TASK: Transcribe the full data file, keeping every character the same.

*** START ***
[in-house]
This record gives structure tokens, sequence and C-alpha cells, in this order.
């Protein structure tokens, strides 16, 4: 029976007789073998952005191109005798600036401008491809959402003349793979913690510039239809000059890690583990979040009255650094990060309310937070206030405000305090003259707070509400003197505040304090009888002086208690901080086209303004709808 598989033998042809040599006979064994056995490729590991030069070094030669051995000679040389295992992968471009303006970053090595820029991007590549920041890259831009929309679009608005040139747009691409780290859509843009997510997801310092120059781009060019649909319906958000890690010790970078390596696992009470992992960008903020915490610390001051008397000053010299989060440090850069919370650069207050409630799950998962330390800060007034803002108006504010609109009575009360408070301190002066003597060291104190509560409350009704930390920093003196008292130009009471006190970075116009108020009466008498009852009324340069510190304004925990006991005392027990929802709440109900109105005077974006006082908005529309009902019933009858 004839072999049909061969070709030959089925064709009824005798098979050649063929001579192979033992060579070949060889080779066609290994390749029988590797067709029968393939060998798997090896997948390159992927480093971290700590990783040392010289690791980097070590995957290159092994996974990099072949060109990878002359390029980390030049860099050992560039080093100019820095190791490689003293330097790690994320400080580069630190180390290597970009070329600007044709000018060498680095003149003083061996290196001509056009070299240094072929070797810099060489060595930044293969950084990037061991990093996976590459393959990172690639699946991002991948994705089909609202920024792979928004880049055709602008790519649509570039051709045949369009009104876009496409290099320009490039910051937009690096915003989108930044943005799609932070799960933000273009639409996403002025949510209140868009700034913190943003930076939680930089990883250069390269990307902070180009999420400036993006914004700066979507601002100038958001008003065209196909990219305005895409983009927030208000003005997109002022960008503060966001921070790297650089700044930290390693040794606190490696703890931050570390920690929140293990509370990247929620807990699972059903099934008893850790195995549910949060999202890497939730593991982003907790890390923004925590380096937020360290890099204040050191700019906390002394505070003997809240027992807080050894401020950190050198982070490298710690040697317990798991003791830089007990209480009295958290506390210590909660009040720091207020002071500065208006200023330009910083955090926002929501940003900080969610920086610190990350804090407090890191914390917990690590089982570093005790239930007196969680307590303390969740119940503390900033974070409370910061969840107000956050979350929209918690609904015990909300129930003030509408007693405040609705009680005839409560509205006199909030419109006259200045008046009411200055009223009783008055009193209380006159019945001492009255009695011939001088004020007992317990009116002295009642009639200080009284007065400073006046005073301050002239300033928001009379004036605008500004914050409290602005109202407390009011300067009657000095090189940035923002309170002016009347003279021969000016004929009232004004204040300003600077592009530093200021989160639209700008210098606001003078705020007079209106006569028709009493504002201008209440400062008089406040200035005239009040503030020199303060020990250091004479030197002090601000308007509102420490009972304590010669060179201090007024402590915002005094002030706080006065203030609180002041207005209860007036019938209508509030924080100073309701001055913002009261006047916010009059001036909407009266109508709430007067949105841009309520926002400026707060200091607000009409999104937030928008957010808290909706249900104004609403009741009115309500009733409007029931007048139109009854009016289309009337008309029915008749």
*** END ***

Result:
[in-house]
This record gives structure tokens, sequence and C-alpha cells, in this order.
């Protein structure tokens, strides 16, 4: 029976007789073998952005191109005798600036401008491809959402003349793979913690510039239809000059890690583990979040009255650094990060309310937070206030405000305090003259707070509400003197505040304090009888002086208690901080086209303004709808 598989033998042809040599006979064994056995490729590991030069070094030669051995000679040389295992992968471009303006970053090595820029991007590549920041890259831009929309679009608005040139747009691409780290859509843009997510997801310092120059781009060019649909319906958000890690010790970078390596696992009470992992960008903020915490610390001051008397000053010299989060440090850069919370650069207050409630799950998962330390800060007034803002108006504010609109009575009360408070301190002066003597060291104190509560409350009704930390920093003196008292130009009471006190970075116009108020009466008498009852009324340069510190304004925990006991005392027990929802709440109900109105005077974006006082908005529309009902019933009858 004839072999049909061969070709030959089925064709009824005798098979050649063929001579192979033992060579070949060889080779066609290994390749029988590797067709029968393939060998798997090896997948390159992927480093971290700590990783040392010289690791980097070590995957290159092994996974990099072949060109990878002359390029980390030049860099050992560039080093100019820095190791490689003293330097790690994320400080580069630190180390290597970009070329600007044709000018060498680095003149003083061996290196001509056009070299240094072929070797810099060489060595930044293969950084990037061991990093996976590459393959990172690639699946991002991948994705089909609202920024792979928004880049055709602008790519649509570039051709045949369009009104876009496409290099320009490039910051937009690096915003989108930044943005799609932070799960933000273009639409996403002025949510209140868009700034913190943003930076939680930089990883250069390269990307902070180009999420400036993006914004700066979507601002100038958001008003065209196909990219305005895409983009927030208000003005997109002022960008503060966001921070790297650089700044930290390693040794606190490696703890931050570390920690929140293990509370990247929620807990699972059903099934008893850790195995549910949060999202890497939730593991982003907790890390923004925590380096937020360290890099204040050191700019906390002394505070003997809240027992807080050894401020950190050198982070490298710690040697317990798991003791830089007990209480009295958290506390210590909660009040720091207020002071500065208006200023330009910083955090926002929501940003900080969610920086610190990350804090407090890191914390917990690590089982570093005790239930007196969680307590303390969740119940503390900033974070409370910061969840107000956050979350929209918690609904015990909300129930003030509408007693405040609705009680005839409560509205006199909030419109006259200045008046009411200055009223009783008055009193209380006159019945001492009255009695011939001088004020007992317990009116002295009642009639200080009284007065400073006046005073301050002239300033928001009379004036605008500004914050409290602005109202407390009011300067009657000095090189940035923002309170002016009347003279021969000016004929009232004004204040300003600077592009530093200021989160639209700008210098606001003078705020007079209106006569028709009493504002201008209440400062008089406040200035005239009040503030020199303060020990250091004479030197002090601000308007509102420490009972304590010669060179201090007024402590915002005094002030706080006065203030609180002041207005209860007036019938209508509030924080100073309701001055913002009261006047916010009059001036909407009266109508709430007067949105841009309520926002400026707060200091607000009409999104937030928008957010808290909706249900104004609403009741009115309500009733409007029931007048139109009854009016289309009337008309029915008749």